The biggest and baddest basketball-grounded criticism of the Miami Heat last season focused around the absolute and utter fact that Dwyane Wade and LeBron James seemed to be taking turns running a potential championship-winning show. The team made the Finals, and overcame quite a bit along the way, but the offensive chemistry was lacking.
Others may have chafed at the overhyped buildup in the months preceding the Heat's attempt to win a championship featuring Wade, James and Chris Bosh -- and they'd be right to. But those who deigned to tune into anything more than the nationally televised games (though those contests were often the most egregious examples of such) noticed that Wade and LeBron weren't exactly ham-and-egging it like Michael Jordan and Scottie Pippen used to. And that's to use a phrase that both Pippen and Jordan used to describe their chemistry.
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That's all a bunch of media prattle, though, according to Wade.
He said as much to ESPN Radio the other day, as quoted by the South Florida Sun-Sentinel:
"We figured it out. I think we did a very good job," Wade said during an appearance on ESPN Radio, as he promoted his charity event this weekend in his native Chicago. "It didn't hurt. LeBron was still third in the league in scoring. I was still like fifth [BDL note: Wade was actually fourth] in the league in scoring."
"It really didn't change much of our ability once we got comfortable," Wade said. "Me and him are very good friends. We're two guys who want to make it work, who wanted to make it work for our teammates to be successful, so we did."
There are two ways to take this, beyond being pedantic and pointing out that they really weren't as "successful" as they thought they would be. Or should have been.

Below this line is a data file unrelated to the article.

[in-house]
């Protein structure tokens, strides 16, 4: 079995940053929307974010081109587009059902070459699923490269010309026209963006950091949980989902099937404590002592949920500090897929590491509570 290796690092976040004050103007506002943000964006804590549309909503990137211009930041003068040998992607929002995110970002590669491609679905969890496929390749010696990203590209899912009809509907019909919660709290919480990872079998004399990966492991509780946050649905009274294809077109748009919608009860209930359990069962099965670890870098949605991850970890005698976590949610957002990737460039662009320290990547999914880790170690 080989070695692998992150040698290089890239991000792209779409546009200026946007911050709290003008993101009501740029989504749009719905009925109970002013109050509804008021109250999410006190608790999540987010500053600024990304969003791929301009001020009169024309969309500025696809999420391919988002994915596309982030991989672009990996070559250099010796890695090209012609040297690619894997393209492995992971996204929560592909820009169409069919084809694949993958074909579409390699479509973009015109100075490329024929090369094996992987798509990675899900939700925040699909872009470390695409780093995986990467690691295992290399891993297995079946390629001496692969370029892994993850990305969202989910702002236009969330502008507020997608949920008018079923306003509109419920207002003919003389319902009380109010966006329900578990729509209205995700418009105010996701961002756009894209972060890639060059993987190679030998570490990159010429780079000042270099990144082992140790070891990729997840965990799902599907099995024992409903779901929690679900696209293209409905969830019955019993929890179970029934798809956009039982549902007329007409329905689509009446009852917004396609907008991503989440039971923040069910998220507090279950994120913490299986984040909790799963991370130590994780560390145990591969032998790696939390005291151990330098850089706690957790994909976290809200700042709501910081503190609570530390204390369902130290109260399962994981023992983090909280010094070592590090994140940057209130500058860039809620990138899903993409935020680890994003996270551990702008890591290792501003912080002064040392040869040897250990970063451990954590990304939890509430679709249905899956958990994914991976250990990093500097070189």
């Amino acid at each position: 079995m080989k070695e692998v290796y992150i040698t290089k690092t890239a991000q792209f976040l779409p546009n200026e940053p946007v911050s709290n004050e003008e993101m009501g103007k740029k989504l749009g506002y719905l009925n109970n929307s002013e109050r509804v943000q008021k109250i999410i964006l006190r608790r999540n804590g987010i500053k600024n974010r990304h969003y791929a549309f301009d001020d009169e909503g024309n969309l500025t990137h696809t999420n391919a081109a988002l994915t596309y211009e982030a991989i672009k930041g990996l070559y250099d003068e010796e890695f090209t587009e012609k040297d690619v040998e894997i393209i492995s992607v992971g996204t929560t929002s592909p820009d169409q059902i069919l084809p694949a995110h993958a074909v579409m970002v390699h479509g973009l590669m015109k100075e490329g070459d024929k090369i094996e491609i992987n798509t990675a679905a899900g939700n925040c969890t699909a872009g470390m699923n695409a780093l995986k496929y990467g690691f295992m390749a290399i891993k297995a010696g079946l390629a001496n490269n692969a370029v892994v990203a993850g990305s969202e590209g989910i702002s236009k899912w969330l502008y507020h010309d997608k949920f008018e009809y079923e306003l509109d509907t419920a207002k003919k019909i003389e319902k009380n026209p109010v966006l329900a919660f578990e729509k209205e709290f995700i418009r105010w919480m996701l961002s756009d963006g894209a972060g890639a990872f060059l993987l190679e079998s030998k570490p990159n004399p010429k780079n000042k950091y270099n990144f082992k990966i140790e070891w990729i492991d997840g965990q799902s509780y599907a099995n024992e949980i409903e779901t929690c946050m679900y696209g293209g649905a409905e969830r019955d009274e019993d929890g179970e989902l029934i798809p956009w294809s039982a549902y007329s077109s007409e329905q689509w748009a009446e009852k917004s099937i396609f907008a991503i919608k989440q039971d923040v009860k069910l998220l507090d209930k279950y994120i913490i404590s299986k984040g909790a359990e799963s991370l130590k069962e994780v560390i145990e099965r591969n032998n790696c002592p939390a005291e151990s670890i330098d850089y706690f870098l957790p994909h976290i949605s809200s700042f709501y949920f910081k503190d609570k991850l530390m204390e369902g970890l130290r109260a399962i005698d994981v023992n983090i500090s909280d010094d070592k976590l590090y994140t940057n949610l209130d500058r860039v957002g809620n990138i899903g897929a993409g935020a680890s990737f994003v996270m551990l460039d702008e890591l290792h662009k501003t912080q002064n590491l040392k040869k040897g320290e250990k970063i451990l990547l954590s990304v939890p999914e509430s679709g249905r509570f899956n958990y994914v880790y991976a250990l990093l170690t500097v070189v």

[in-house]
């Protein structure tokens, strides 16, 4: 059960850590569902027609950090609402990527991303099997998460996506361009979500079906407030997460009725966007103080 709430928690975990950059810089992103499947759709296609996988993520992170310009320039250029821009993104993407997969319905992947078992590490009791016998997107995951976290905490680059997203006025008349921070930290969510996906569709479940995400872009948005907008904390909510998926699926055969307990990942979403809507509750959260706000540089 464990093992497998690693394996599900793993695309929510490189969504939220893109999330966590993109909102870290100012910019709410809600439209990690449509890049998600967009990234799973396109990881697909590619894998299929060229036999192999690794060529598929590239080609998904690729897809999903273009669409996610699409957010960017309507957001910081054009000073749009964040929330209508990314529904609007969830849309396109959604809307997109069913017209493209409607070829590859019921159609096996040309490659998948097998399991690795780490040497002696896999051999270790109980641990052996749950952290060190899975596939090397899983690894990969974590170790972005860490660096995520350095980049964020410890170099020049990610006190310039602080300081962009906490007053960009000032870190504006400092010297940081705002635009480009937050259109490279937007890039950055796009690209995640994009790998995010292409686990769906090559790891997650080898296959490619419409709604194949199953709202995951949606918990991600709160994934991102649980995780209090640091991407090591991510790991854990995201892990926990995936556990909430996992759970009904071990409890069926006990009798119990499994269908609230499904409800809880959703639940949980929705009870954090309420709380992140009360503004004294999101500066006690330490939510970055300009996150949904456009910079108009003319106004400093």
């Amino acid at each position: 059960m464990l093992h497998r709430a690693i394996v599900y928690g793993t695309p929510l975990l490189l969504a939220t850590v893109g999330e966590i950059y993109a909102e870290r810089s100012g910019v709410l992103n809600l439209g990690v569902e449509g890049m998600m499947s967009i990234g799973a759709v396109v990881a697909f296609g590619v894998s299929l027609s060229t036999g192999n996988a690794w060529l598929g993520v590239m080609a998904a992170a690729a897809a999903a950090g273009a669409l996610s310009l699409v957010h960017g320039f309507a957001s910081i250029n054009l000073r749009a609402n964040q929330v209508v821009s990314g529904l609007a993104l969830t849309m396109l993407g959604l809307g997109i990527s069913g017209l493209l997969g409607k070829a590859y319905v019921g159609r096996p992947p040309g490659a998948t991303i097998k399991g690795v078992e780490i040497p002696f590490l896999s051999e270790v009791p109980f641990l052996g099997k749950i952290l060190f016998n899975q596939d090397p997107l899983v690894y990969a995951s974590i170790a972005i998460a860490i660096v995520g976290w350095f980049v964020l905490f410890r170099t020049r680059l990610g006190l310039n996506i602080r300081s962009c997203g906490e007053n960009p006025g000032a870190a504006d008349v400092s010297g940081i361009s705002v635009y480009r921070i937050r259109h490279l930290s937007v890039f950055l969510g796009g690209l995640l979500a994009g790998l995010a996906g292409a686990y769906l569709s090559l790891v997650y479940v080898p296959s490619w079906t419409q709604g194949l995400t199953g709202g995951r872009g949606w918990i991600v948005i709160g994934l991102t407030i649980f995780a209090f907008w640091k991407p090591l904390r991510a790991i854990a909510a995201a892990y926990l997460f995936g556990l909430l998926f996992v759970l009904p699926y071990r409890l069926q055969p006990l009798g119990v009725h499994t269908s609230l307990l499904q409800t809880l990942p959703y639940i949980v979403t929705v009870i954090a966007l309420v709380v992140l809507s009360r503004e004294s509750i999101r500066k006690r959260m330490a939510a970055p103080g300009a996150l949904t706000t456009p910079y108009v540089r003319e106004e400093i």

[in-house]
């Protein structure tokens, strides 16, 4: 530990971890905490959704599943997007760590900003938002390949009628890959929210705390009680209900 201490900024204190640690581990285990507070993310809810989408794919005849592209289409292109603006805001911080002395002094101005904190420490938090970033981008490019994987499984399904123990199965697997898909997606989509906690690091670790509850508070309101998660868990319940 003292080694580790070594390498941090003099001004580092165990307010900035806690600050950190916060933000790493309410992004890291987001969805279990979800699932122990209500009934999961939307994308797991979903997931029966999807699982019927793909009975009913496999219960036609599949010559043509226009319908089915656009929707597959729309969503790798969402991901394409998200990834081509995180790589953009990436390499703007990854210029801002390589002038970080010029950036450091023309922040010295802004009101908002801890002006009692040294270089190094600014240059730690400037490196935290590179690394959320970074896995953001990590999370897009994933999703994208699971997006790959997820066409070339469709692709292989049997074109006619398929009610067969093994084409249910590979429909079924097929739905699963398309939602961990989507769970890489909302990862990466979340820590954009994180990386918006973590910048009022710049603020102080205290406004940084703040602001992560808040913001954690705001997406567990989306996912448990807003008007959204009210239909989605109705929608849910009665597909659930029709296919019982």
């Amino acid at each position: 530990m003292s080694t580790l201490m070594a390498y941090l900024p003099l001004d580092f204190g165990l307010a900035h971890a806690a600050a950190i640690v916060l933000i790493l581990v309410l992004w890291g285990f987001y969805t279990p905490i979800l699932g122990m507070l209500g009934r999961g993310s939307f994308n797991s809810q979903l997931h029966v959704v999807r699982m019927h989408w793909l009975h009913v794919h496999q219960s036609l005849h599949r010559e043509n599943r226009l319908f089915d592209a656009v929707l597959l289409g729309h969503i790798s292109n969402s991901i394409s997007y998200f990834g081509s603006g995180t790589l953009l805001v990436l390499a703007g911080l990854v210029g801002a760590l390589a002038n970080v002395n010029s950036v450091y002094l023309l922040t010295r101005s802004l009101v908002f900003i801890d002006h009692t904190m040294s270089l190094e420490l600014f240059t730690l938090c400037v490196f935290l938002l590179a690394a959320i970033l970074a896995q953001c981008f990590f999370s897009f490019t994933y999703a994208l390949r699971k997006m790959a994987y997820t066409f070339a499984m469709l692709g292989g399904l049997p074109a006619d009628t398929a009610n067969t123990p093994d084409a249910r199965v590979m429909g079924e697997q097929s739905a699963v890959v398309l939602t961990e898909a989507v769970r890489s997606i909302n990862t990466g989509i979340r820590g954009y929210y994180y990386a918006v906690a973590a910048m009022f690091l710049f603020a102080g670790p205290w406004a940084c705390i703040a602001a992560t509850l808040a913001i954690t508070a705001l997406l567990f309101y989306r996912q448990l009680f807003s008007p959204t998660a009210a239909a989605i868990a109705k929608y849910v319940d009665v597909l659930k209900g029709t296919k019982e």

First? Champions aren't built overnight. The Heat, based on potential alone, should have won the championship last June. But teams take a while to figure things out, and top-tier players (especially) take a while to develop the sort of chemistry needed to make things work. LeBron James hadn't left Ohio, and the bubble that was the pandering Cavaliers organization, for years. Without insulting or even defending James and his solipsistic tendencies too much, this was a new gig for him. The same goes for Wade, who dominated the ball in Miami for half a decade prior to 2010-11. Same runs for Bosh, who was the touch king in Toronto.
And I'm not entirely sure, had they joined forces in 1988 or so, if Magic Johnson and Michael Jordan would have won a championship together during their first go 'round. Even given a fantastic rotation to work with, these things take time.
It was obvious from July of 2010 what both players needed to do. Heck, it was obvious from the late summer of 2008, when Wade and Kobe Bryant and James were trading off shots and ball-dominating excursions with Team USA, that all three had absolutely no clue how to play with another player of their ilk.
We can't blame them, in that short stint working for Nike Team USA, but who wasn't dismayed by the lack of cohesion on that team, despite the gold medal? Certainly not anyone who was paying attention.
(Still, why in the world did I pick the Heat for 70 wins last year? I didn't think much of the Bulls or the aging Celtics, and I thought talent would win out. Still, what a screw-up on my part.)
With that in place, and with Heat coach Erik Spoelstra's limitations and Pat Riley's behind-the-scenes machinations playing a large part in limiting Spoelstra's influence, why couldn't Wade or James figure it out? There's no doubt that beyond Bosh, and with Udonis Haslem out and Mike Miller a hurtin' shell of what he once was, the Heat's supporting cast was often worse than the casts you see on 15-win teams.
It hardly matters, though. Wade and James should have figured it out. Instead, they wasted our time with nearly eight months of the same "my turn, your turn"-styled basketball. It won plenty of games, it allowed the Heat to play into deep June, but it also made a mockery of the game. It was a colossal waste of talent, typified by James' pathetic showing in the Finals, as it was "Wade's turn."
What a horrific betrayal of good basketball. Basketball morality-lacking martyrdom until spring, and then hopeless attempts at on-court chemistry following.
There's no doubt that James and Wade have turned into fast friends. Few can understand their sort of celebrity, so why wouldn't they bond? And there's no doubt that, without question, these two wouldn't enjoy an evening out appearing on behalf of some sponsor, sitting at a booth and wearing sunglasses indoors at some event that skeeves us all out.
Developing a symbiotic relationship on the court? That's a while away. And I don't care how terrible that supporting cast was in 2010-11, because James and Wade are more or less stuck in the same position they were back in 2008. Trading fours, and little else.
Your turn, my turn. Our loss.